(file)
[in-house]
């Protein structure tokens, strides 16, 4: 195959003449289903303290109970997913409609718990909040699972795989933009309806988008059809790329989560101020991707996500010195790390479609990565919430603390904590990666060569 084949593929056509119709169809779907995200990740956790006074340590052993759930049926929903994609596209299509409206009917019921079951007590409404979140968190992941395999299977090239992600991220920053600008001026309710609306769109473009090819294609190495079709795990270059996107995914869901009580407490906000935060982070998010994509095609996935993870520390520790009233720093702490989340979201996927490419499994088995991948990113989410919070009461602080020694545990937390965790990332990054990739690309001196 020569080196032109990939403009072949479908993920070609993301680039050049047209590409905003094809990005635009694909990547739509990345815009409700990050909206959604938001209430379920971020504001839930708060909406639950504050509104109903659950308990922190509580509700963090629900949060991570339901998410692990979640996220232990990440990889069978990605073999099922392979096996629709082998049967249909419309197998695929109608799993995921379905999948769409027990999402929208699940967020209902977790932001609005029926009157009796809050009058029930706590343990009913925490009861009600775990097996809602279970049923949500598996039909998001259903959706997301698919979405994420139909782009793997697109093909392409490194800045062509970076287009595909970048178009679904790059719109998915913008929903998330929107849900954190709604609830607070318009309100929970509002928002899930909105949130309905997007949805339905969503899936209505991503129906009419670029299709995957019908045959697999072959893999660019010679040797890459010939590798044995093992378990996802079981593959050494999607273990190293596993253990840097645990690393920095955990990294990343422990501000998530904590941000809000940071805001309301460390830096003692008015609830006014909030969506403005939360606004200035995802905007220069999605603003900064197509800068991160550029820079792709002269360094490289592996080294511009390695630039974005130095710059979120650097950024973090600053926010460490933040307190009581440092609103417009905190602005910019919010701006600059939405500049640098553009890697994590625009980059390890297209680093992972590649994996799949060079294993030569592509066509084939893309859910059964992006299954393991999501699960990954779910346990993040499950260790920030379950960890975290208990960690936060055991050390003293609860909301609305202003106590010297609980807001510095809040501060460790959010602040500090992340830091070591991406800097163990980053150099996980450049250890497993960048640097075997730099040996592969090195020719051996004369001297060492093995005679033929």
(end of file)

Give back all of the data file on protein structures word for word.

[in-house]
């Protein structure tokens, strides 16, 4: 195959003449289903303290109970997913409609718990909040699972795989933009309806988008059809790329989560101020991707996500010195790390479609990565919430603390904590990666060569 084949593929056509119709169809779907995200990740956790006074340590052993759930049926929903994609596209299509409206009917019921079951007590409404979140968190992941395999299977090239992600991220920053600008001026309710609306769109473009090819294609190495079709795990270059996107995914869901009580407490906000935060982070998010994509095609996935993870520390520790009233720093702490989340979201996927490419499994088995991948990113989410919070009461602080020694545990937390965790990332990054990739690309001196 020569080196032109990939403009072949479908993920070609993301680039050049047209590409905003094809990005635009694909990547739509990345815009409700990050909206959604938001209430379920971020504001839930708060909406639950504050509104109903659950308990922190509580509700963090629900949060991570339901998410692990979640996220232990990440990889069978990605073999099922392979096996629709082998049967249909419309197998695929109608799993995921379905999948769409027990999402929208699940967020209902977790932001609005029926009157009796809050009058029930706590343990009913925490009861009600775990097996809602279970049923949500598996039909998001259903959706997301698919979405994420139909782009793997697109093909392409490194800045062509970076287009595909970048178009679904790059719109998915913008929903998330929107849900954190709604609830607070318009309100929970509002928002899930909105949130309905997007949805339905969503899936209505991503129906009419670029299709995957019908045959697999072959893999660019010679040797890459010939590798044995093992378990996802079981593959050494999607273990190293596993253990840097645990690393920095955990990294990343422990501000998530904590941000809000940071805001309301460390830096003692008015609830006014909030969506403005939360606004200035995802905007220069999605603003900064197509800068991160550029820079792709002269360094490289592996080294511009390695630039974005130095710059979120650097950024973090600053926010460490933040307190009581440092609103417009905190602005910019919010701006600059939405500049640098553009890697994590625009980059390890297209680093992972590649994996799949060079294993030569592509066509084939893309859910059964992006299954393991999501699960990954779910346990993040499950260790920030379950960890975290208990960690936060055991050390003293609860909301609305202003106590010297609980807001510095809040501060460790959010602040500090992340830091070591991406800097163990980053150099996980450049250890497993960048640097075997730099040996592969090195020719051996004369001297060492093995005679033929």